Diagnosis of Group A Streptococcus (GAS) pharyngitis in children is hindered by variable sensitivity of clinical criteria and rapid Strep A tests (SAT), resulting in reliance on throat cultures as the gold standard for diagnosis. Delays while awaiting culture reports result in unnecessary antibiotic prescriptions among children, contributing to the spread of antimicrobial resistance (AMR).
Diagnostic accuracy study of an automated SAT (A-SAT) in children up to 16 years of age presenting to an emergency room with signs and symptoms of pharyngitis between March and June 2019. Paired throat swabs for A-SAT and culture were collected. Sensitivity, specificity, positive predictive value (PPV) and negative predictive value (NPV) for A-SAT were calculated.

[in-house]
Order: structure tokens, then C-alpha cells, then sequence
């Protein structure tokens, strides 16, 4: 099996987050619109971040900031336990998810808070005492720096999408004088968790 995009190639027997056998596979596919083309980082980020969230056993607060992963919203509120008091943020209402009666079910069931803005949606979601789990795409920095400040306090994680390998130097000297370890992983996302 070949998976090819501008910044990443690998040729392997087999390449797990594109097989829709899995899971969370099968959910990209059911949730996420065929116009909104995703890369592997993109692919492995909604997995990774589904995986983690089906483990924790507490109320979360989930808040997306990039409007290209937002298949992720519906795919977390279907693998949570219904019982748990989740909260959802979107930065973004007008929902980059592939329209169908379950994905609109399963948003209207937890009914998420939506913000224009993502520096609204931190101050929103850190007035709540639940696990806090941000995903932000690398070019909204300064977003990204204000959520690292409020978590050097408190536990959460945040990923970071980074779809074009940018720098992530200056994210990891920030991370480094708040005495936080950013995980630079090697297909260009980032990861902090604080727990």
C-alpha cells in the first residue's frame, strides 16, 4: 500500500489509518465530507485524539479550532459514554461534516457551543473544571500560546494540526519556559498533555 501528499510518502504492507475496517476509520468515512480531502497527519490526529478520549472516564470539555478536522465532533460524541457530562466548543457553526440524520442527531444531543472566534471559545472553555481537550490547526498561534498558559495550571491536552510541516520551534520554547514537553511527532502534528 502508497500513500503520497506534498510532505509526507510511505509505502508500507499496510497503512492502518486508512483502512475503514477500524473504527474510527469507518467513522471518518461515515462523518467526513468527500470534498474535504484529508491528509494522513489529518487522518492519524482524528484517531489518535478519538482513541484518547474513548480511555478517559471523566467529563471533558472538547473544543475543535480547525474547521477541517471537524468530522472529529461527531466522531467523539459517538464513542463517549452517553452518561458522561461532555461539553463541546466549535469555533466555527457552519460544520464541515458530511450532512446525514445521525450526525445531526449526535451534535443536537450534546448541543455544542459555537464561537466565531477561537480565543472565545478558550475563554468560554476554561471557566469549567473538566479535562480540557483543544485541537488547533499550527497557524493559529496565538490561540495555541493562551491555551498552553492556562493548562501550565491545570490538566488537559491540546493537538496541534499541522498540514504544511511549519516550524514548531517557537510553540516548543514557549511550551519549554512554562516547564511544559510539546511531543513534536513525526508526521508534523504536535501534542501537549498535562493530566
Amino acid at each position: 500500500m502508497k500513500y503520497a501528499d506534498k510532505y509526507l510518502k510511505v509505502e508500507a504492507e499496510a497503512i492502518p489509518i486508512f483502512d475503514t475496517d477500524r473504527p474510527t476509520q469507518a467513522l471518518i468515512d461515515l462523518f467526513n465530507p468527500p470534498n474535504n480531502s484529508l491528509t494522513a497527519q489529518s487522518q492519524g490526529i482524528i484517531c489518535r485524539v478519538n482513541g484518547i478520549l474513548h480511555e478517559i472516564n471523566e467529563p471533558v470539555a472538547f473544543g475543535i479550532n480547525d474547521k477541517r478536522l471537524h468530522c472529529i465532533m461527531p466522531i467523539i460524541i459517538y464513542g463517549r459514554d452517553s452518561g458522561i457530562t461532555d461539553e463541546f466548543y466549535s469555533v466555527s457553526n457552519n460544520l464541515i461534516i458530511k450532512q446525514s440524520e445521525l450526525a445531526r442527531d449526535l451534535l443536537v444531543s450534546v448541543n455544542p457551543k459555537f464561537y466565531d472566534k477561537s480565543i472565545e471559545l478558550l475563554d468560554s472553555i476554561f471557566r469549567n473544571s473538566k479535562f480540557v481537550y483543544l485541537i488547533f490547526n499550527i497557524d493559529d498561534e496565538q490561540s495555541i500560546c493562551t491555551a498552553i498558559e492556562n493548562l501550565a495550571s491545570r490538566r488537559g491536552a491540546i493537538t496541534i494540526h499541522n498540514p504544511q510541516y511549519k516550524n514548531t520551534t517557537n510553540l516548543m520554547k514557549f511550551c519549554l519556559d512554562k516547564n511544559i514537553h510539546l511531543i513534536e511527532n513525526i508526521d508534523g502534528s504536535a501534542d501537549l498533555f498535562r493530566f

Two hundred and ninety-one children were included in this study. 168 (57.7%) were boys and the mean age was 4.2 years. A-SAT was positive in 94 (32.3%) and throat culture was positive in 90 (30.9%) children. A-SAT and throat culture results showed a high level of consistency in our cohort. Only 6 (2%) children had inconsistent results, demonstrating that the A-SAT has a high sensitivity (98.9%), specificity (97.5%), PPV (94.7%) and NPV (99.5%) for the diagnosis of GAS pharyngitis in children. Only 92 (32%) children were prescribed antibiotics while the vast majority (68%) were not.
A-SAT is a quick and reliable test with diagnostic accuracy comparable to throat culture. Its widespread clinical use can help limit antibiotic prescriptions to children presenting with pharyngitis, thus limiting the spread of AMR.